## Issue

I need to increase performance on an algorithm that for every iteration adds up to 4 items to a list and then takes out 1 item with the lowest cost (property on the item). The list is therefor increasing every iteration until the algorithm breaks the loop. Several items can have the same cost and I will just take one of them items in that case.

What data structure should I use?

I am thinking of creating a list where I intend to store the items sorted. Then for every iteration use some kind of sorting algorithm (will research the fastest) and insert the new items at the right position in the list. Then Remove the first item from the list.

## Solution

**.NET 6 update:** a `PriorityQueue<TElement, TPriority>`

class was introduced with .NET 6, which makes the implementation below mostly irrelevant.

Here is a basic `PriorityQueue`

class that you could use. It is based on a `SortedSet<(TSource, TPriority, long)>`

, with the `long`

having the purpose of differentiating the items with equal priority.

```
public class PriorityQueue<TSource, TPriority>
{
private readonly SortedSet<(TSource, TPriority, long)> _set;
private long _index;
public PriorityQueue(IComparer<TPriority> priorityComparer = null)
{
priorityComparer ??= Comparer<TPriority>.Default;
var comparer = Comparer<(TSource, TPriority, long)>.Create((x, y) =>
{
int result = priorityComparer.Compare(x.Item2, y.Item2);
if (result == 0) result = Comparer<long>.Default.Compare(x.Item3, y.Item3);
return result;
});
_set = new SortedSet<(TSource, TPriority, long)>(comparer);
}
public void Enqueue(TSource item, TPriority priority)
{
_set.Add((item, priority, _index++));
}
public bool TryDequeue(out TSource item)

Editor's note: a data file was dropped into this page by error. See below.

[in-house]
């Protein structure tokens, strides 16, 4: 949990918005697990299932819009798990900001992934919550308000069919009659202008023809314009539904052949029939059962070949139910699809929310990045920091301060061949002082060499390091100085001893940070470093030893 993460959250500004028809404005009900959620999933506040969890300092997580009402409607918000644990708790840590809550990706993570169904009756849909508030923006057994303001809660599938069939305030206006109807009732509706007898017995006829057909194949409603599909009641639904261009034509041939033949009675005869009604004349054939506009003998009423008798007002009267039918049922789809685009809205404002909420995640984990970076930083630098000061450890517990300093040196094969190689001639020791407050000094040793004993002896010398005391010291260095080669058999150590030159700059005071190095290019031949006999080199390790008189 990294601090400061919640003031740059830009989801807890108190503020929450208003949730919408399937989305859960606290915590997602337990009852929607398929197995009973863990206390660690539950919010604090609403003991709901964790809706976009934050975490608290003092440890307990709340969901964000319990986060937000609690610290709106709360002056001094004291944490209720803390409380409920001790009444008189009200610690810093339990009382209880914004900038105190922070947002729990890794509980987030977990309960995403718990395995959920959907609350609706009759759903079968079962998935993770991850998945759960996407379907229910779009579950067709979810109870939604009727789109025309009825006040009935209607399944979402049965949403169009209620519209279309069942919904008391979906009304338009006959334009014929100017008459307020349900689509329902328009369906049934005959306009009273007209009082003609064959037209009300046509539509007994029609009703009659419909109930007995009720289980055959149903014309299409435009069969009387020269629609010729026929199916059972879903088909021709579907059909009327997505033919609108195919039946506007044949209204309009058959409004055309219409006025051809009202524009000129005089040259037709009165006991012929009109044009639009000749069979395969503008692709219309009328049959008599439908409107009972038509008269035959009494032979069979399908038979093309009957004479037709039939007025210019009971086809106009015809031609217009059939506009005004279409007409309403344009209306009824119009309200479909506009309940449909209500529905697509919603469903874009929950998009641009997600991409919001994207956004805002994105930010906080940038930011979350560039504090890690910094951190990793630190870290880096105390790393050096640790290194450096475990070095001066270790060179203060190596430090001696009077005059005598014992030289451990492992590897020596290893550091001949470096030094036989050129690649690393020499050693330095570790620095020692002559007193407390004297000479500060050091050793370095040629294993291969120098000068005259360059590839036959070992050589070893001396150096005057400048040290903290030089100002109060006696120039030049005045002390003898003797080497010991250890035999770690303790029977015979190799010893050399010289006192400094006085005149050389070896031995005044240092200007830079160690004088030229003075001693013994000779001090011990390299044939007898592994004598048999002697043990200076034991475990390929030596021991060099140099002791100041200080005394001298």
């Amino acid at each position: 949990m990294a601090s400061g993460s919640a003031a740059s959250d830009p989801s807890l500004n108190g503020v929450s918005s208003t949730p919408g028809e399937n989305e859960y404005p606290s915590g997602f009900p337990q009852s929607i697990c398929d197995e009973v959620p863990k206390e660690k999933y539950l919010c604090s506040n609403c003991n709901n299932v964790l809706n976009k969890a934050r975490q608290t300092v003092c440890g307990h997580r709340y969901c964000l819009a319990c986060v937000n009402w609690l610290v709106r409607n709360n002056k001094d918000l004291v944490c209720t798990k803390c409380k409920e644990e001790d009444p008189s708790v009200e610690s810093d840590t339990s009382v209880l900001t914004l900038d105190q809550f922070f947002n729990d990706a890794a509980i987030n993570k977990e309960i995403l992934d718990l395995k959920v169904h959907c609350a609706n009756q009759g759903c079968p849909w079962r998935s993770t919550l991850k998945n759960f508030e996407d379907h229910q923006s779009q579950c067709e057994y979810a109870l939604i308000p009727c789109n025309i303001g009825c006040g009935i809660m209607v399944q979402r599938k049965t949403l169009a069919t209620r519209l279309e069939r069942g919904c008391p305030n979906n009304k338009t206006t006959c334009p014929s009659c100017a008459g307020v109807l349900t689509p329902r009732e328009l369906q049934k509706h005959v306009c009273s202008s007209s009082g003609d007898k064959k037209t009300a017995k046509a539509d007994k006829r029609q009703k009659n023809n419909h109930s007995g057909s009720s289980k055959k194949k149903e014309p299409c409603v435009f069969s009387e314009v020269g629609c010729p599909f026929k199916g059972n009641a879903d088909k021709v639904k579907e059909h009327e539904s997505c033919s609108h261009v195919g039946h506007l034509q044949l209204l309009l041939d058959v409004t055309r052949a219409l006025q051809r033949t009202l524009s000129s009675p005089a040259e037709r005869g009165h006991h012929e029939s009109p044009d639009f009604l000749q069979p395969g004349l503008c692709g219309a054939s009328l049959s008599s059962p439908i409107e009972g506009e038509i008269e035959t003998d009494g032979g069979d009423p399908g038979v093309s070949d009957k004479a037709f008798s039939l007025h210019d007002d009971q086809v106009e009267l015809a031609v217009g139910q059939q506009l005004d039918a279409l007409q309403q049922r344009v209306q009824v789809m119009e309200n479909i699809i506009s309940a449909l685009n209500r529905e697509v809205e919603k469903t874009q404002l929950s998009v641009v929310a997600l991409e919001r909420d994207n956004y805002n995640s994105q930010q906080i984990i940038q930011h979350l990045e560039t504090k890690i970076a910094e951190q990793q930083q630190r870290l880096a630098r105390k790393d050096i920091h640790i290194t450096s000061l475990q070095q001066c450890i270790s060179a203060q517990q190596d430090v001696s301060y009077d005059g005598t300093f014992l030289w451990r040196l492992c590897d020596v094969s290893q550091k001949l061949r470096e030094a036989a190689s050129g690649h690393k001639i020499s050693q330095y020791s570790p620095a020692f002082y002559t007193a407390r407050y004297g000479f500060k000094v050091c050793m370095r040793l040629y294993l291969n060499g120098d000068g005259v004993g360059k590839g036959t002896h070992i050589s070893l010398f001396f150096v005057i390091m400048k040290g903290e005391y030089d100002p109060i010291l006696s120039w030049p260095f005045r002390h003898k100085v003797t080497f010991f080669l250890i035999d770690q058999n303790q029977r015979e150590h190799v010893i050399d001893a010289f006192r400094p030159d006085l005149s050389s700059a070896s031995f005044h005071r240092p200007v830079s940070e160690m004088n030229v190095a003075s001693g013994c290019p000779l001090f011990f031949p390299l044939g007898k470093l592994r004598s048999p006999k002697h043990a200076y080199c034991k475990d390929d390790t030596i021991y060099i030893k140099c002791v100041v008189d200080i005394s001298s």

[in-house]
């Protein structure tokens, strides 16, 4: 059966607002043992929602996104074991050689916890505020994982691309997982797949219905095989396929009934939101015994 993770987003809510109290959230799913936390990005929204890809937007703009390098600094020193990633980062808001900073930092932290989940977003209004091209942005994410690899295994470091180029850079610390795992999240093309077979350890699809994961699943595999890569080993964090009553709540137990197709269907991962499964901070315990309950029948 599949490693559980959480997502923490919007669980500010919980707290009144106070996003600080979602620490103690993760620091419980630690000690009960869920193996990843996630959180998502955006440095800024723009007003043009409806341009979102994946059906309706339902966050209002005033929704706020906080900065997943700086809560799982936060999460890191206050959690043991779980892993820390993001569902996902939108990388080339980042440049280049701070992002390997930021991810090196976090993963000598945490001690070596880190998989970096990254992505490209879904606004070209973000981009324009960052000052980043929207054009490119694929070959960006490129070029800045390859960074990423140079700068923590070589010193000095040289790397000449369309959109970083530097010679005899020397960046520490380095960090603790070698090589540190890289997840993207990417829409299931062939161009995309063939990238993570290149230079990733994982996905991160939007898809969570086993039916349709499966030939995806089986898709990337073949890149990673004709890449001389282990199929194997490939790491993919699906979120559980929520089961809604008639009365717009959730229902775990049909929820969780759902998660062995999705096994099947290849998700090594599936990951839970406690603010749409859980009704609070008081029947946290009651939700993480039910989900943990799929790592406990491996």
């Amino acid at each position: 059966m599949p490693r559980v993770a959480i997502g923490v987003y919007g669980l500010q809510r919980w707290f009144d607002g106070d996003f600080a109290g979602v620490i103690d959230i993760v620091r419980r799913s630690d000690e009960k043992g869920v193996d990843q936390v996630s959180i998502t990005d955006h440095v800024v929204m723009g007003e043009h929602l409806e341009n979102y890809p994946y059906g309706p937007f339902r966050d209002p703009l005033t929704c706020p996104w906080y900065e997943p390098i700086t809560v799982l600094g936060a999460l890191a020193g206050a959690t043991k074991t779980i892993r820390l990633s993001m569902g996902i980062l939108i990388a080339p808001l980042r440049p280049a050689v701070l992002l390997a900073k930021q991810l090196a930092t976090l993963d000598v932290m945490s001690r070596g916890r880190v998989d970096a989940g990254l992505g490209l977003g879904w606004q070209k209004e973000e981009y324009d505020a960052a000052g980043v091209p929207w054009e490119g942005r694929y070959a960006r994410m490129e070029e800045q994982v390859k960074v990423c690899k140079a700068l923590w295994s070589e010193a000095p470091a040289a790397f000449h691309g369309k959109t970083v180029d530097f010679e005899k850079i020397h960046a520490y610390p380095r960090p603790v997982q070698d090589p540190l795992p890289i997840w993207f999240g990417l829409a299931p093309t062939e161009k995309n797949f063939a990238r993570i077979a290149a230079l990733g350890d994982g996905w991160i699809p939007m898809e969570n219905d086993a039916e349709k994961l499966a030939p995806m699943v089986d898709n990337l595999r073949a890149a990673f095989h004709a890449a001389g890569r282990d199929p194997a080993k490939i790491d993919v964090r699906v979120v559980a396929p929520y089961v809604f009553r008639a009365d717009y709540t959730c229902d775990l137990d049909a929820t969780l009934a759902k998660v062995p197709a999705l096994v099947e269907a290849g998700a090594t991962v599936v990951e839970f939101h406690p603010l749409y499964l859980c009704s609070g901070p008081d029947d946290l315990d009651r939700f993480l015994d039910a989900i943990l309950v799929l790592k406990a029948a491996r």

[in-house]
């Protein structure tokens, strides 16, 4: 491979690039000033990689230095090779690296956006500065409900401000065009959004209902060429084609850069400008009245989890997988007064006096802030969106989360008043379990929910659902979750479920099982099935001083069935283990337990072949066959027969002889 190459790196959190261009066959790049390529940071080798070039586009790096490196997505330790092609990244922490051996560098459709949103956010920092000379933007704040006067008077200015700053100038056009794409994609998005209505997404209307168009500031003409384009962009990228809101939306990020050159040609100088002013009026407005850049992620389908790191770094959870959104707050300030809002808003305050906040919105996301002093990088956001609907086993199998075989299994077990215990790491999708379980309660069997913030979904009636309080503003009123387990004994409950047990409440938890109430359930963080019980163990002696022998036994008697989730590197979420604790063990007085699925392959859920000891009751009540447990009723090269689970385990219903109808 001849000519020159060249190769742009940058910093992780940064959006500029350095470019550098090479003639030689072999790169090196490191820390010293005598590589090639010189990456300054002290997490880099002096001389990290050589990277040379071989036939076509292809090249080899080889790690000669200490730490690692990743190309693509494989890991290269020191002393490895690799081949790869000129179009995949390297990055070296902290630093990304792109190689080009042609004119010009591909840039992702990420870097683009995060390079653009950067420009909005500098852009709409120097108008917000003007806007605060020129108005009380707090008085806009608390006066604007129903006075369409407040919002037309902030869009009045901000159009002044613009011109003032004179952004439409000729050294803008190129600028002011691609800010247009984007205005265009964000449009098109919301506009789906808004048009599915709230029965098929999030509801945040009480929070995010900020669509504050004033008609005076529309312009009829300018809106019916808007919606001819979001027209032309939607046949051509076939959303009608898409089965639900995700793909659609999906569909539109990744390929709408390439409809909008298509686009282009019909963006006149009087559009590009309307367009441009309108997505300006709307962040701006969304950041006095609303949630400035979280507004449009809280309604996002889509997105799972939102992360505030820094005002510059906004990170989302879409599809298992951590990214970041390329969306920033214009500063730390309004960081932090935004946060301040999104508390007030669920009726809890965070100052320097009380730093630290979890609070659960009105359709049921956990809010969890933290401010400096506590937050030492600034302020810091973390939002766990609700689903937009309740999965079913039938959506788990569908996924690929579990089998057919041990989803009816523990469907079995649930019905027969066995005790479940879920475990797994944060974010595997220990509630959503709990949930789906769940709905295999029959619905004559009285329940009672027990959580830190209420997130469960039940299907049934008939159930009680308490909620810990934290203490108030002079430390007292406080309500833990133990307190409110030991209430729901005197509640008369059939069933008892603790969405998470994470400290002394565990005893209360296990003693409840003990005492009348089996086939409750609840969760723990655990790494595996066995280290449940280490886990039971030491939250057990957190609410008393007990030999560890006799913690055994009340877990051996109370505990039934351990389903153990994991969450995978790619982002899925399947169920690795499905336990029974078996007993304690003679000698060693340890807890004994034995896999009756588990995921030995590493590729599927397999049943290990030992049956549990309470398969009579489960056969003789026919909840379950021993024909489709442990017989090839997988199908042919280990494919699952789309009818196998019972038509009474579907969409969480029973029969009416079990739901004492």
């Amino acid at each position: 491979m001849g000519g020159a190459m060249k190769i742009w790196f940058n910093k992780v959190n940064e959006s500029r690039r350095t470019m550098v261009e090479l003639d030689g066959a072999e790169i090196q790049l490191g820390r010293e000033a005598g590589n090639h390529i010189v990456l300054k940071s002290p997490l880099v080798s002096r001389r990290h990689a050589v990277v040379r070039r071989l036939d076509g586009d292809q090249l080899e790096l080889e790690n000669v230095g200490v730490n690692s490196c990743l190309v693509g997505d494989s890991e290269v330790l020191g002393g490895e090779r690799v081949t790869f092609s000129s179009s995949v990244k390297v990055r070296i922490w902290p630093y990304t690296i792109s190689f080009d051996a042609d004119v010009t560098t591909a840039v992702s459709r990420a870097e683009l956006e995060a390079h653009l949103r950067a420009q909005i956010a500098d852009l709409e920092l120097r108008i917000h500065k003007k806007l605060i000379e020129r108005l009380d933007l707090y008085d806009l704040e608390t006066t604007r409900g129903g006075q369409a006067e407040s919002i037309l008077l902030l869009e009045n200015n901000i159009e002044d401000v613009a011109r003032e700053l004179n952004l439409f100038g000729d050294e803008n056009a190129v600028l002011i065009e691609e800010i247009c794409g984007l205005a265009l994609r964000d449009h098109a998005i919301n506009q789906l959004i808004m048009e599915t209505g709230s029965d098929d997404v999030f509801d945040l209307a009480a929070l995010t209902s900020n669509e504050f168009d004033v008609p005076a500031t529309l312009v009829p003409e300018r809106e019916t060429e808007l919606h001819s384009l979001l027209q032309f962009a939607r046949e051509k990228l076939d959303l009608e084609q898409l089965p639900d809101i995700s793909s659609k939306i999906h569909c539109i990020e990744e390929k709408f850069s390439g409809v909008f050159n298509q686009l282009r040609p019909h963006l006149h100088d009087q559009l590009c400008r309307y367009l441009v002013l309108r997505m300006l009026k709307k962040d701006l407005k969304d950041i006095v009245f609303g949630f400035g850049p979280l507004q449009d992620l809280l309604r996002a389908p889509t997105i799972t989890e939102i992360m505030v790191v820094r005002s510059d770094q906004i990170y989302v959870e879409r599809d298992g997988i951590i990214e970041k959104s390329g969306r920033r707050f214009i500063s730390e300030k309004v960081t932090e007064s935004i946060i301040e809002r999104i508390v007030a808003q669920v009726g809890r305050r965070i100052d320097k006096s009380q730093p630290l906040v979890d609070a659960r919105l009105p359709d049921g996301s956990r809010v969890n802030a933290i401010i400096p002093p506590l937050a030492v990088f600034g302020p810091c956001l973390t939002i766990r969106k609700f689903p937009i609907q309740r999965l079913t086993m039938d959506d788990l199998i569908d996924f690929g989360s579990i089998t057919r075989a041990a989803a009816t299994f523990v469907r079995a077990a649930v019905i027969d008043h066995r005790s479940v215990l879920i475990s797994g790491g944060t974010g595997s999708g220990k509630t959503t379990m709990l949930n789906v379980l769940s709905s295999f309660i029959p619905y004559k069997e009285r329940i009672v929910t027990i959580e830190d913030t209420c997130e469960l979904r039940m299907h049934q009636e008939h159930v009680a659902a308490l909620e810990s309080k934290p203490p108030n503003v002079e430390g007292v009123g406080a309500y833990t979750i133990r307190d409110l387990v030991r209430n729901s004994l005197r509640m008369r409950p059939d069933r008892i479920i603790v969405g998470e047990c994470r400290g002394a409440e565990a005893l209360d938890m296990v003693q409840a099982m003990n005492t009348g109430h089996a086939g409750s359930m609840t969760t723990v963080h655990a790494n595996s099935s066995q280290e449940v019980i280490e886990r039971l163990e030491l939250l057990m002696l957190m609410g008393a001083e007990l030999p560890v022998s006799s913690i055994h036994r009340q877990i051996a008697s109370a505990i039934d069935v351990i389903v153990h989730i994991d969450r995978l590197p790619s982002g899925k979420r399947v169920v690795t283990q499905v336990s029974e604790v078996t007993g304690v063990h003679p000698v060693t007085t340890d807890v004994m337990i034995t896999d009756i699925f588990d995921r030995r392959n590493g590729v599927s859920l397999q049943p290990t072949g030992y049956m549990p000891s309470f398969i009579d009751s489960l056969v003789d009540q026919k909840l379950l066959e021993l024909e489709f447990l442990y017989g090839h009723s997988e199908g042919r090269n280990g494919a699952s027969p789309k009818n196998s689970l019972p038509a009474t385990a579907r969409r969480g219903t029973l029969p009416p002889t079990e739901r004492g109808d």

{
if (_set.Count == 0) { item = default; return false; }
var min = _set.Min;
_set.Remove(min);
item = min.Item1;
return true;
}
}
```

The priority in your case is the cost of each item. Items with lower cost are dequeued first. Smaller `TPriority`

values denote higher priority.

Usage example:

```
var queue = new PriorityQueue<Item, Decimal>();
//...
queue.Enqueue(item1, item1.Price);
queue.Enqueue(item2, item2.Price);
//...
if (queue.TryDequeue(out var bestPriceItem))
Console.WriteLine(bestPriceItem);
else
Console.WriteLine("The warehouse is empty.");
```

The implementation above should be quite efficient with large numbers of items. The `SortedSet<T>`

is implemented internally as a binary search tree, with the basic operations having a decent O(log n) complexity. But it’s not the optimal solution. If you want the best of the best, you could take a look at what may become the official Microsoft’s implementation, which is now in the "api-approved" stage (source code). That one is based on a heap instead of a binary search tree, with the same O(log n) complexity, but smaller memory footprint and less constant overhead per operation.

Answered By – Theodor Zoulias

Answer Checked By – Candace Johnson (BugsFixing Volunteer)